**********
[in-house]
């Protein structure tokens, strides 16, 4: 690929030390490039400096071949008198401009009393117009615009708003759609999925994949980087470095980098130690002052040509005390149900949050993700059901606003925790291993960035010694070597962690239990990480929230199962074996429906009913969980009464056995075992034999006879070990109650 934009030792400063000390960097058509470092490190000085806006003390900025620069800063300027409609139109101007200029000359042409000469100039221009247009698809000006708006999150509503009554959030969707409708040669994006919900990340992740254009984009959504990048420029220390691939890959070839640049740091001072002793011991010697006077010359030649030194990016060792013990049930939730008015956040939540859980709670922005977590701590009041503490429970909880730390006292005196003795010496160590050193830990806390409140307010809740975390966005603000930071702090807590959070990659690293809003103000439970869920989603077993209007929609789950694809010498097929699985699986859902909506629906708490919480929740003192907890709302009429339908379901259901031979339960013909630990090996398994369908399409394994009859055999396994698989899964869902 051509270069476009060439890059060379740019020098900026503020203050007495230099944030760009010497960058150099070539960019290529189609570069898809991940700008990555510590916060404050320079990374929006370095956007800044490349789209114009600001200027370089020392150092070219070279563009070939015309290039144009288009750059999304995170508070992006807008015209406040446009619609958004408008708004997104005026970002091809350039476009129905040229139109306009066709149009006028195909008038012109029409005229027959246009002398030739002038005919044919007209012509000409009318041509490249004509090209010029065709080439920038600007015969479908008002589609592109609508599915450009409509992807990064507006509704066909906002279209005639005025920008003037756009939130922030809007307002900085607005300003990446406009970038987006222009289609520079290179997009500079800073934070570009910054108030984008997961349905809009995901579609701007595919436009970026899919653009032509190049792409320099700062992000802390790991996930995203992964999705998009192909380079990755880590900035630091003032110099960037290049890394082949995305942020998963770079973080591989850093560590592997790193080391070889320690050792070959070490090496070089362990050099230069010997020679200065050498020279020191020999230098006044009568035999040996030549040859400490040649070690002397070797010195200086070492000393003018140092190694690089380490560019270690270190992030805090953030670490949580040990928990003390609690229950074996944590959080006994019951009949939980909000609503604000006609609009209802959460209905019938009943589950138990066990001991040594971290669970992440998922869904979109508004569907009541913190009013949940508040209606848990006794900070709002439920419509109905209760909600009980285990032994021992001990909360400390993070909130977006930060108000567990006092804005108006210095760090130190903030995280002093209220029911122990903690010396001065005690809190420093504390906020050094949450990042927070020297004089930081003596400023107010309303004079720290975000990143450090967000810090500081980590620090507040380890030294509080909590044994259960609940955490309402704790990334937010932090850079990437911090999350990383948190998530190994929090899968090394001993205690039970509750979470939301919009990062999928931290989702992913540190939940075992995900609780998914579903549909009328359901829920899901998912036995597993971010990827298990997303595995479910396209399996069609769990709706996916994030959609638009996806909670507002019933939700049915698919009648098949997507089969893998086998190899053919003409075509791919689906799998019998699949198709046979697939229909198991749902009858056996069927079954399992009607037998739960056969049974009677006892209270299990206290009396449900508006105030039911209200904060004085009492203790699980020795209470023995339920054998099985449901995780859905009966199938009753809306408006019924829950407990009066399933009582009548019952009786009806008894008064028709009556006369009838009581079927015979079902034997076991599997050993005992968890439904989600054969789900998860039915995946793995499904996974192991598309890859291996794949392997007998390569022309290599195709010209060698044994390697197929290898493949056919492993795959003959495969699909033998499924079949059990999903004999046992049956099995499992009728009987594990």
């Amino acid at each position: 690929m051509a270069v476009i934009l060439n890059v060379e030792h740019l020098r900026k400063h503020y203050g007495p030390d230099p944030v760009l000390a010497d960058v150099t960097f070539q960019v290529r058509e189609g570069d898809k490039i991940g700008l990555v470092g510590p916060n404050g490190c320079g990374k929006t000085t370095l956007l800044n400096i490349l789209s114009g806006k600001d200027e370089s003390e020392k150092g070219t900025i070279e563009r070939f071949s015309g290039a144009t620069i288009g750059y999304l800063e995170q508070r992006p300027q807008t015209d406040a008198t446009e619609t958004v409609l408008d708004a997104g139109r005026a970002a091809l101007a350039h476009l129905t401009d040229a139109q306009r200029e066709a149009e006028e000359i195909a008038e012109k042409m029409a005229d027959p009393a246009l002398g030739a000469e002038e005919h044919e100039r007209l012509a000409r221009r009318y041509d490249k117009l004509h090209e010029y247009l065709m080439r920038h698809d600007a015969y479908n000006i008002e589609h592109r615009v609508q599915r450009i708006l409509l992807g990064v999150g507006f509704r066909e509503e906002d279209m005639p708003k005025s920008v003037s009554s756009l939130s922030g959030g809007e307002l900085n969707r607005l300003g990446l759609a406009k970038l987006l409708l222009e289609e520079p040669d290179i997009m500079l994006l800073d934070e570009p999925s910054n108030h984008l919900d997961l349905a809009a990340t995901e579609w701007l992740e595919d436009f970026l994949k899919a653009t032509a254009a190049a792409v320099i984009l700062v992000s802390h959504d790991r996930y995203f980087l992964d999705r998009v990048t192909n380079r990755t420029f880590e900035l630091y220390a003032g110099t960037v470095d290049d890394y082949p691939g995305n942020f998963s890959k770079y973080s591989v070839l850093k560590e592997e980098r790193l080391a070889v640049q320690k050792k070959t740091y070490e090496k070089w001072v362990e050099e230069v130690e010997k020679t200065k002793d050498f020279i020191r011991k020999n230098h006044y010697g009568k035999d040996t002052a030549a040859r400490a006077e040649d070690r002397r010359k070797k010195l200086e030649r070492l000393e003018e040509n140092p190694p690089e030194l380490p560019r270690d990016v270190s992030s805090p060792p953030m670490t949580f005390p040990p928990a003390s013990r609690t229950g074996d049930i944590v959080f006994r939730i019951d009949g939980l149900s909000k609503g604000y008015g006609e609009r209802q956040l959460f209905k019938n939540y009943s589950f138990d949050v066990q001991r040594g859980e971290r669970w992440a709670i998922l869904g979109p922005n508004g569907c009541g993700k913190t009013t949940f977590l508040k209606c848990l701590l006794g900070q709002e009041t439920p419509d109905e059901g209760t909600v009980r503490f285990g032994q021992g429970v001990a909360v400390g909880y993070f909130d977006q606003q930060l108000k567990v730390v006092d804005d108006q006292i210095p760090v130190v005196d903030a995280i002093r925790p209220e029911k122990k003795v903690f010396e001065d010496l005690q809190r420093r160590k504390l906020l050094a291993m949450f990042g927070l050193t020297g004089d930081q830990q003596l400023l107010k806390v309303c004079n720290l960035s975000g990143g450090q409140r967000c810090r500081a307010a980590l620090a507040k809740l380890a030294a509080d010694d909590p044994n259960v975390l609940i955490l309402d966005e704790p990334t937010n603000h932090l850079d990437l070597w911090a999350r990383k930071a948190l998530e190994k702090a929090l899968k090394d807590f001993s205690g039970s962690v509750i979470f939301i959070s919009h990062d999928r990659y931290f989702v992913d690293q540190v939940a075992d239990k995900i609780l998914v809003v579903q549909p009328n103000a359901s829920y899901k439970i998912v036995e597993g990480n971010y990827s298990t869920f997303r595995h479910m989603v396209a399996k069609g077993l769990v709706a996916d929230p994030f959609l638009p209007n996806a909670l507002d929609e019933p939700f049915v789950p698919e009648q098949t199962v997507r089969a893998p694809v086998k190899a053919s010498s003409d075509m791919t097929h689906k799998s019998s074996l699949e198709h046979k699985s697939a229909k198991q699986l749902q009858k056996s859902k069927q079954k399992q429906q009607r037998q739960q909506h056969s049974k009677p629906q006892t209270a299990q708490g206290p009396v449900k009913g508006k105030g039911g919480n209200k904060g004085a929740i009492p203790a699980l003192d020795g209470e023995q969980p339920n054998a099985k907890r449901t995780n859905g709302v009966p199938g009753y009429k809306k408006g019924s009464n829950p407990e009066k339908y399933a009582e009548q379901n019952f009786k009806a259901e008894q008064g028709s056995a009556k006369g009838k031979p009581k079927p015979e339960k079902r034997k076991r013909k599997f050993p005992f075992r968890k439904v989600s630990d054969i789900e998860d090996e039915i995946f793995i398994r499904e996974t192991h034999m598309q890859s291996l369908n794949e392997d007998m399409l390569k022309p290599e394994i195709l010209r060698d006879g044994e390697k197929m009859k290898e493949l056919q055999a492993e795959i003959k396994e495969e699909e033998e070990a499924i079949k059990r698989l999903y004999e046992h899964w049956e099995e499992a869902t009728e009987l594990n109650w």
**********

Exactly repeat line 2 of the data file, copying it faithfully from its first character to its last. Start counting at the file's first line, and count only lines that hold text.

């Protein structure tokens, strides 16, 4: 690929030390490039400096071949008198401009009393117009615009708003759609999925994949980087470095980098130690002052040509005390149900949050993700059901606003925790291993960035010694070597962690239990990480929230199962074996429906009913969980009464056995075992034999006879070990109650 934009030792400063000390960097058509470092490190000085806006003390900025620069800063300027409609139109101007200029000359042409000469100039221009247009698809000006708006999150509503009554959030969707409708040669994006919900990340992740254009984009959504990048420029220390691939890959070839640049740091001072002793011991010697006077010359030649030194990016060792013990049930939730008015956040939540859980709670922005977590701590009041503490429970909880730390006292005196003795010496160590050193830990806390409140307010809740975390966005603000930071702090807590959070990659690293809003103000439970869920989603077993209007929609789950694809010498097929699985699986859902909506629906708490919480929740003192907890709302009429339908379901259901031979339960013909630990090996398994369908399409394994009859055999396994698989899964869902 051509270069476009060439890059060379740019020098900026503020203050007495230099944030760009010497960058150099070539960019290529189609570069898809991940700008990555510590916060404050320079990374929006370095956007800044490349789209114009600001200027370089020392150092070219070279563009070939015309290039144009288009750059999304995170508070992006807008015209406040446009619609958004408008708004997104005026970002091809350039476009129905040229139109306009066709149009006028195909008038012109029409005229027959246009002398030739002038005919044919007209012509000409009318041509490249004509090209010029065709080439920038600007015969479908008002589609592109609508599915450009409509992807990064507006509704066909906002279209005639005025920008003037756009939130922030809007307002900085607005300003990446406009970038987006222009289609520079290179997009500079800073934070570009910054108030984008997961349905809009995901579609701007595919436009970026899919653009032509190049792409320099700062992000802390790991996930995203992964999705998009192909380079990755880590900035630091003032110099960037290049890394082949995305942020998963770079973080591989850093560590592997790193080391070889320690050792070959070490090496070089362990050099230069010997020679200065050498020279020191020999230098006044009568035999040996030549040859400490040649070690002397070797010195200086070492000393003018140092190694690089380490560019270690270190992030805090953030670490949580040990928990003390609690229950074996944590959080006994019951009949939980909000609503604000006609609009209802959460209905019938009943589950138990066990001991040594971290669970992440998922869904979109508004569907009541913190009013949940508040209606848990006794900070709002439920419509109905209760909600009980285990032994021992001990909360400390993070909130977006930060108000567990006092804005108006210095760090130190903030995280002093209220029911122990903690010396001065005690809190420093504390906020050094949450990042927070020297004089930081003596400023107010309303004079720290975000990143450090967000810090500081980590620090507040380890030294509080909590044994259960609940955490309402704790990334937010932090850079990437911090999350990383948190998530190994929090899968090394001993205690039970509750979470939301919009990062999928931290989702992913540190939940075992995900609780998914579903549909009328359901829920899901998912036995597993971010990827298990997303595995479910396209399996069609769990709706996916994030959609638009996806909670507002019933939700049915698919009648098949997507089969893998086998190899053919003409075509791919689906799998019998699949198709046979697939229909198991749902009858056996069927079954399992009607037998739960056969049974009677006892209270299990206290009396449900508006105030039911209200904060004085009492203790699980020795209470023995339920054998099985449901995780859905009966199938009753809306408006019924829950407990009066399933009582009548019952009786009806008894008064028709009556006369009838009581079927015979079902034997076991599997050993005992968890439904989600054969789900998860039915995946793995499904996974192991598309890859291996794949392997007998390569022309290599195709010209060698044994390697197929290898493949056919492993795959003959495969699909033998499924079949059990999903004999046992049956099995499992009728009987594990």